Grave WorshipBy Mohammad Yusha • Feb 23rd, 2013 • Category: Features • 9 Comments
Author’s note: This article is not intended to hurt the feelings of those who visit graves of saints. Rather, an attempt is being made to highlight reality as it is. Disagreement is welcome. Please keep comments civil and related to the article.
I visited the Tabligh Markaz in Nizamuddin (Delhi) and after Maghrib decided to visit the nearby dargah (which is hardly 5 minutes from the Markaz) to see what goes on. While I had seen pictures of people doing sajdah to graves, seeing a picture and seeing it in real life are two completely different things. Needless to say, it was utterly shocking.
When zealous Sahabah (RA) asked Prophet Mohammad (SAW) if they could do sajdah to him, he refused stating that sajdah is reserved for Allah (SWT) alone. When sajdah cannot be done to Prophet Mohammad (SAW), then how can sajdah can be done to graves of saints?
Furthermore, you cannot enter the main area where the grave is located bare headed, but it is okay to enter a mosque bare headed. More respect being shown for a saint’s grave than a mosque, I guess. People were putting sheets on the grave and spreading flowers on it. Maybe someone can provide me Hadith where it says this is acceptable or a practice followed by Sahabah.
Also, in the area right in front of the grave there were people singing Qawwali while playing the harmonium. While musical instruments have been labelled the devil’s instruments by Prophet Mohammad (SAW), I do not know why Qawwali has to be sung right in front of the grave of a saint.
Most women entering the dargah were inappropriately dressed. Muslim and non-Muslim women alike in short kurtis with skin tight leggings, sleeveless tops, less than decent sarees, skin tight jeans, and then they cover their head with a dupatta (actually a portion of their head) as if that is going to make a difference. (If women believe they are visiting a holy place, then it is surprising they do not feel the need to dress appropriately even over there).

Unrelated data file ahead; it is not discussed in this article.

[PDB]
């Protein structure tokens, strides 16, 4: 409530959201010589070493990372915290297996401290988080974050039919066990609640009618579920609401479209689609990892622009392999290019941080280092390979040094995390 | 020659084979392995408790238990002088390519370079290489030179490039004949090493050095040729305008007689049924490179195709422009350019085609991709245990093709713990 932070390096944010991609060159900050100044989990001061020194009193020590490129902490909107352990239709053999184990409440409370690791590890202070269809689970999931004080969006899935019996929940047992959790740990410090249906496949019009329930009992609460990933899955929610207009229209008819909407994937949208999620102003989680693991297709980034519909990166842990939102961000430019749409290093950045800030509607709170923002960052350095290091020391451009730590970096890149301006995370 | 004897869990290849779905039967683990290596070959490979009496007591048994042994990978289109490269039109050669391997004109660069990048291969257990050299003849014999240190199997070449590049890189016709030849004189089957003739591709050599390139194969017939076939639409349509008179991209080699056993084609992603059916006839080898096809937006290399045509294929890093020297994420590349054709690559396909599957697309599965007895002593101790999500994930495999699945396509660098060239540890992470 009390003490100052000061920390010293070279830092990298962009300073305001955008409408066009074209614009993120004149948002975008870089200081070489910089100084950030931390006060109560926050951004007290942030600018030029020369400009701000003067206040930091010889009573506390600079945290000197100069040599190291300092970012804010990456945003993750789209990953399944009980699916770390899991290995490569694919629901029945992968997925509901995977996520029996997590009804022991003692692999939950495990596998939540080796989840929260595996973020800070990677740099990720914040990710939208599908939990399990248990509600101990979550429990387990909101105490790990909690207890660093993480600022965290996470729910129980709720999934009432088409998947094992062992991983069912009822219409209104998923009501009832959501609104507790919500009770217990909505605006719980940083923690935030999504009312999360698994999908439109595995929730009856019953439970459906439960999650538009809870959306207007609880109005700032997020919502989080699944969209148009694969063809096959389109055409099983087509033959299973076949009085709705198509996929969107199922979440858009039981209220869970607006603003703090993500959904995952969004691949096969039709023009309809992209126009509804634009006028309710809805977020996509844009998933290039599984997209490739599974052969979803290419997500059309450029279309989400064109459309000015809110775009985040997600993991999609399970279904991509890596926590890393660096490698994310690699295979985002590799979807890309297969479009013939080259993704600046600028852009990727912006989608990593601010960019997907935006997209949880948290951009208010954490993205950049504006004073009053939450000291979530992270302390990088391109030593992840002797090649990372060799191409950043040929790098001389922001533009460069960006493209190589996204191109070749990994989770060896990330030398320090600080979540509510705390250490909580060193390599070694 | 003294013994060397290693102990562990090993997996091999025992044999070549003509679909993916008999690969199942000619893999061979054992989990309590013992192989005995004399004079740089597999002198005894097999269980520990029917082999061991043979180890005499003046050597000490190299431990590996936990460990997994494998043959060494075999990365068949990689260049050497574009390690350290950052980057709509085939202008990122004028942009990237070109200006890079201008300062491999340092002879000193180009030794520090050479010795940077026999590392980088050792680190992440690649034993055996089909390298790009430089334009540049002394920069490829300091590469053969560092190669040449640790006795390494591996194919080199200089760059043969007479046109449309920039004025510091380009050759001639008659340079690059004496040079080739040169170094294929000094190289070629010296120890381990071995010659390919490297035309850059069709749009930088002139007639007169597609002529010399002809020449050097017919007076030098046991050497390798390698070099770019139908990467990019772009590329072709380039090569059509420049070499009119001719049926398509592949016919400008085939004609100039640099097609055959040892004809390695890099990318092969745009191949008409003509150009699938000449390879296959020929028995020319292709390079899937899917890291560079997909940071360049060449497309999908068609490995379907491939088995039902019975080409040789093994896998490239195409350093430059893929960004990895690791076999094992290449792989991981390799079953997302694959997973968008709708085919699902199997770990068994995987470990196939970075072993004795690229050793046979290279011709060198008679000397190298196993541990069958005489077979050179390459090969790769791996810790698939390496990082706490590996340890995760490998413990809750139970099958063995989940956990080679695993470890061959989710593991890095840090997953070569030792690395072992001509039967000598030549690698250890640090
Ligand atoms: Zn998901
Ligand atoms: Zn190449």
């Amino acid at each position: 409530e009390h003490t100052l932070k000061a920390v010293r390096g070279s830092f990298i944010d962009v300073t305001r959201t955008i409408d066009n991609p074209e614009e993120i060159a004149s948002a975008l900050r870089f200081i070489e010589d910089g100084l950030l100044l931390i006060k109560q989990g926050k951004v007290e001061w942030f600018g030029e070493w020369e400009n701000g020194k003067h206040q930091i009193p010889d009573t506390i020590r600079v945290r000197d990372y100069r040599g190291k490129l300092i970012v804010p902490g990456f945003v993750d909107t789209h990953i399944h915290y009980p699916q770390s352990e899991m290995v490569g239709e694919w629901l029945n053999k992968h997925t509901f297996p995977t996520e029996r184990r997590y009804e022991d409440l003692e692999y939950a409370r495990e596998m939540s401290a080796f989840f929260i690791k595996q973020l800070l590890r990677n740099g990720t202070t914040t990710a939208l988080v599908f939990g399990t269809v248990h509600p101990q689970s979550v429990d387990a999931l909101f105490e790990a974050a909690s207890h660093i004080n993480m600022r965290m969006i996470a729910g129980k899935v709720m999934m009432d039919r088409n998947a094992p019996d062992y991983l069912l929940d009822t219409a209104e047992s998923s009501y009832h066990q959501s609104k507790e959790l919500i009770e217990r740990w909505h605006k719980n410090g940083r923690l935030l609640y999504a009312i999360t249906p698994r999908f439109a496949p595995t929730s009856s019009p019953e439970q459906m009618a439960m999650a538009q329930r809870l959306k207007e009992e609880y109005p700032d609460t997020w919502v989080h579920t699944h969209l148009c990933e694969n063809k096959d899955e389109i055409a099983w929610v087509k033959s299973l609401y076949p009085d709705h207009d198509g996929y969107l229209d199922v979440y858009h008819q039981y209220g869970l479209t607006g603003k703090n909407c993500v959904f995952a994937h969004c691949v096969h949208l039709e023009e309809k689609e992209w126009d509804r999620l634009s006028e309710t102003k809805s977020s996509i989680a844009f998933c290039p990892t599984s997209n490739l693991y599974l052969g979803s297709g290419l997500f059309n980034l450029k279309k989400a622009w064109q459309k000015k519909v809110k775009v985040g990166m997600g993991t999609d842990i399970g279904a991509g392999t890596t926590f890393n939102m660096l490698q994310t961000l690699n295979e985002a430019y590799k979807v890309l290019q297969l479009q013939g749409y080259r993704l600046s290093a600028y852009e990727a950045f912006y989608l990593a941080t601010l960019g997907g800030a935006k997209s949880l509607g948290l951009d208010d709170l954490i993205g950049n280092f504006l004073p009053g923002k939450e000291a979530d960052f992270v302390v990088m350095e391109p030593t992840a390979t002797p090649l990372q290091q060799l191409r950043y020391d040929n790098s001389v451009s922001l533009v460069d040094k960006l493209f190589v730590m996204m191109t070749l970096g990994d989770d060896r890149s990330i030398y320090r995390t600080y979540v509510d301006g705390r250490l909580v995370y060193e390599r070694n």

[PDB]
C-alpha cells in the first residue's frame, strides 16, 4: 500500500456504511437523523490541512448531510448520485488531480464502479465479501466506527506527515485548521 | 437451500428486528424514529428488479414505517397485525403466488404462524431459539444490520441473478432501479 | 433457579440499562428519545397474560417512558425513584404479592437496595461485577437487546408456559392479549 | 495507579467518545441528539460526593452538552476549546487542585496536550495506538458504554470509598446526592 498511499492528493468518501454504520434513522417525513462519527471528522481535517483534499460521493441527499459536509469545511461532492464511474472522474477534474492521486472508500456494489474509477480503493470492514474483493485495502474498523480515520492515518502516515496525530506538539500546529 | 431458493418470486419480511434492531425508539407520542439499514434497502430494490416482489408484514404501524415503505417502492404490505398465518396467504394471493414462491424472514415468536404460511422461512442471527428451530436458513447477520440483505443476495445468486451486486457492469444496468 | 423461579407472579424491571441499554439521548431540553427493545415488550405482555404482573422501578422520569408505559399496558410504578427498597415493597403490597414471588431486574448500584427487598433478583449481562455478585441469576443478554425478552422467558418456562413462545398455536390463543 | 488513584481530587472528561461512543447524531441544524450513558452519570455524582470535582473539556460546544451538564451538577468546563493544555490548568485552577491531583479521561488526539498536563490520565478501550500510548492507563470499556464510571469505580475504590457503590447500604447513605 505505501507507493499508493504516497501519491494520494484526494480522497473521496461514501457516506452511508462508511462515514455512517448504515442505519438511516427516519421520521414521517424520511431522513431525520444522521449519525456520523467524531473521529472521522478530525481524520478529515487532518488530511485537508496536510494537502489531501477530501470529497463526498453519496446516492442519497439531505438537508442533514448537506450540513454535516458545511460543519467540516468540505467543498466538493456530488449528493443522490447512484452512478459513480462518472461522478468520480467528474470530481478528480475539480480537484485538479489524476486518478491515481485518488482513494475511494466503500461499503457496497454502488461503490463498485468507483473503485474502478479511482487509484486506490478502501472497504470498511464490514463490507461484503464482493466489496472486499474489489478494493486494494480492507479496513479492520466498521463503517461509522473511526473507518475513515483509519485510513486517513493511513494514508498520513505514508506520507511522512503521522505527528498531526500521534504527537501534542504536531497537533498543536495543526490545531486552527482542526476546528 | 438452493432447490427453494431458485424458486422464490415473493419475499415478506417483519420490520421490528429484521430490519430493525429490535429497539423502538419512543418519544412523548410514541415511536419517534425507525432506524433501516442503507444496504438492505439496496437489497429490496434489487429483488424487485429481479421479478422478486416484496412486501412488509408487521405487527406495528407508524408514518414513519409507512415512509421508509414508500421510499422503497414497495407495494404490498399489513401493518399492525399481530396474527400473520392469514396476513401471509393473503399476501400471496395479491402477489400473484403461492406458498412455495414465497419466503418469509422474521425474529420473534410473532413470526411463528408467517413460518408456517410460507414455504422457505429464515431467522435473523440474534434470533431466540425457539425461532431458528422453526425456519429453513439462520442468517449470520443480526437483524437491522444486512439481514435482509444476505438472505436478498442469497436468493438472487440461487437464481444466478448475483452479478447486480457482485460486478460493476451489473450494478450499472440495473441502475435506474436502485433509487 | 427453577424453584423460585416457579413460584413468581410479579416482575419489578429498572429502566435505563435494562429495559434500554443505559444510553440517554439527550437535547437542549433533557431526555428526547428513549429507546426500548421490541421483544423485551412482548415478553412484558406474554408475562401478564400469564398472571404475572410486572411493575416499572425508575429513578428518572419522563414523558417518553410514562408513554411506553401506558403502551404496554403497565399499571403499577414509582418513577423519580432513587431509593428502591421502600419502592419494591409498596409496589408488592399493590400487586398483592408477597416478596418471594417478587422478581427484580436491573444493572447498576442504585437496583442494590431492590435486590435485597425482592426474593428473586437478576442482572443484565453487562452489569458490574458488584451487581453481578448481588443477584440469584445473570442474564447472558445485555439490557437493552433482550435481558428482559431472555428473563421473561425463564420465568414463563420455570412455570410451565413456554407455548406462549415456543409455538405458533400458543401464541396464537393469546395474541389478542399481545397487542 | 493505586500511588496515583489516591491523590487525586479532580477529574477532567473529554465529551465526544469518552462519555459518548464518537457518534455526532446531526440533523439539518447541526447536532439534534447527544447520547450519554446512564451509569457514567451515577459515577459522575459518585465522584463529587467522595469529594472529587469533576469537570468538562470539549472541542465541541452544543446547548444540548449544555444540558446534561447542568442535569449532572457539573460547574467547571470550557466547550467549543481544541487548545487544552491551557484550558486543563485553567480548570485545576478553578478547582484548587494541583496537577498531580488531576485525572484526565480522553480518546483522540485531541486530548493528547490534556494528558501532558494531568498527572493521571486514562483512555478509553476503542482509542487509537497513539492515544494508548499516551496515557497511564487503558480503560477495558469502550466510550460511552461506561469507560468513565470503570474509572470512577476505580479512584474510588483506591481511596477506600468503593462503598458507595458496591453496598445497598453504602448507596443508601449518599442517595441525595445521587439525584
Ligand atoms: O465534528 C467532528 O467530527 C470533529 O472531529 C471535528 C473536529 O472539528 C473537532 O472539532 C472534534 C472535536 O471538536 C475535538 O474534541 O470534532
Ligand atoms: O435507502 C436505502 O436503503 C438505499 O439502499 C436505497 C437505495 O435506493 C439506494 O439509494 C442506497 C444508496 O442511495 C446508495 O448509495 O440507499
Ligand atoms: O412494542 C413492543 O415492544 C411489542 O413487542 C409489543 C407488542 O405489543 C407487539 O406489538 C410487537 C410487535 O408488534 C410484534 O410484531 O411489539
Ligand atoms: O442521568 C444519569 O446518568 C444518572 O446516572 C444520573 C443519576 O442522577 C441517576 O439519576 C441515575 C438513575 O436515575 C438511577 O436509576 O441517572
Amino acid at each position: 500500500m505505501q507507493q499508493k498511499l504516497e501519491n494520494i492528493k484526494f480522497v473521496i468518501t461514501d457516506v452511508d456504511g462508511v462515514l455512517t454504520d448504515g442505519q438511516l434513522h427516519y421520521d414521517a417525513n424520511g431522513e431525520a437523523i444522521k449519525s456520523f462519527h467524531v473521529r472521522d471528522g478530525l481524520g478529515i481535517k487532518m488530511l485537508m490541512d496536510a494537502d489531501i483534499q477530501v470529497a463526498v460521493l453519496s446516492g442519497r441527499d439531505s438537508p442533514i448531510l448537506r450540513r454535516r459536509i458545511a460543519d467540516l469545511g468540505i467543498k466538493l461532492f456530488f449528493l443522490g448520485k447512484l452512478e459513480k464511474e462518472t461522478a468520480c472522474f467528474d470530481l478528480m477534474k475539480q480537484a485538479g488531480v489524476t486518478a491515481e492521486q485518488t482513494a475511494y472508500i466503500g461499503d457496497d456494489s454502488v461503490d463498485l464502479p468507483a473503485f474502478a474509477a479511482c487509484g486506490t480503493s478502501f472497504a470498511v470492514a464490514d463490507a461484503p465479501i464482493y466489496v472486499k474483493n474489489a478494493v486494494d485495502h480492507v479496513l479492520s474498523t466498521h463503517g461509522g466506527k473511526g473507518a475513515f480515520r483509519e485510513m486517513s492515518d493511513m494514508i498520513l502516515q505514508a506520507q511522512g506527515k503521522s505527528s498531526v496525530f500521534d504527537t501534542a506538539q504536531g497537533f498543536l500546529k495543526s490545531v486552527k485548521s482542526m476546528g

Concerning dua, it doesn’t have to be in front of a grave. A person can ask Allah (SWT) in tahajjud, in salat-ul-hajat, after every fardh prayer, and at any time of the day. And even if someone is going to tell me that wasila is allowed in Islam, a lot of people visiting the dargah do not ask Allah (SWT) through wasila. They ask the saint directly. That is shirk. No one can do anything without Allah (SWT).
Most importantly, how can one be sure that it is indeed the grave of a saint, and not the grave of an ordinary person. In fact, how can one be sure that someone is actually buried there?
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I am very grateful to The Pakistani Spectator and Ghazala Khan for allowing me to write on TPS. There is a lot of awareness and information on politics and social issues but very little on magic. Magic is a reality and is destroying people's lives. It is a duty to help and educate people on this subject. God bless you all.
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